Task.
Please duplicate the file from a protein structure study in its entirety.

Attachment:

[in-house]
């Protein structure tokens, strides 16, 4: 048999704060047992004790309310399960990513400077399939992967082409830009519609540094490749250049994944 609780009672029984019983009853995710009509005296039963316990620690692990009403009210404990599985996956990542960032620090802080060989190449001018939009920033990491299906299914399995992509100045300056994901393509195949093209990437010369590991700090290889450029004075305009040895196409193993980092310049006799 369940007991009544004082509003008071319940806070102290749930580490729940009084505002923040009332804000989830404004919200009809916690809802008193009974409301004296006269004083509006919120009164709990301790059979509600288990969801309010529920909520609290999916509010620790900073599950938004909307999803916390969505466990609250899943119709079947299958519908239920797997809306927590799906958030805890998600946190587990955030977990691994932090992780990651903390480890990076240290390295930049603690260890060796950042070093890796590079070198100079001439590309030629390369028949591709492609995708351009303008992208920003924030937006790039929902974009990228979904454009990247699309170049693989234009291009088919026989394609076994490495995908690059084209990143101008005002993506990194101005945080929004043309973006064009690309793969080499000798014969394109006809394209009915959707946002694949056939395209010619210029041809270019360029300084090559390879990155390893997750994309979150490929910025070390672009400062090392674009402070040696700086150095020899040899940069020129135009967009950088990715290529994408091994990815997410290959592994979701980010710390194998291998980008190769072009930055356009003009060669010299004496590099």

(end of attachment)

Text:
[in-house]
């Protein structure tokens, strides 16, 4: 048999704060047992004790309310399960990513400077399939992967082409830009519609540094490749250049994944 609780009672029984019983009853995710009509005296039963316990620690692990009403009210404990599985996956990542960032620090802080060989190449001018939009920033990491299906299914399995992509100045300056994901393509195949093209990437010369590991700090290889450029004075305009040895196409193993980092310049006799 369940007991009544004082509003008071319940806070102290749930580490729940009084505002923040009332804000989830404004919200009809916690809802008193009974409301004296006269004083509006919120009164709990301790059979509600288990969801309010529920909520609290999916509010620790900073599950938004909307999803916390969505466990609250899943119709079947299958519908239920797997809306927590799906958030805890998600946190587990955030977990691994932090992780990651903390480890990076240290390295930049603690260890060796950042070093890796590079070198100079001439590309030629390369028949591709492609995708351009303008992208920003924030937006790039929902974009990228979904454009990247699309170049693989234009291009088919026989394609076994490495995908690059084209990143101008005002993506990194101005945080929004043309973006064009690309793969080499000798014969394109006809394209009915959707946002694949056939395209010619210029041809270019360029300084090559390879990155390893997750994309979150490929910025070390672009400062090392674009402070040696700086150095020899040899940069020129135009967009950088990715290529994408091994990815997410290959592994979701980010710390194998291998980008190769072009930055356009003009060669010299004496590099």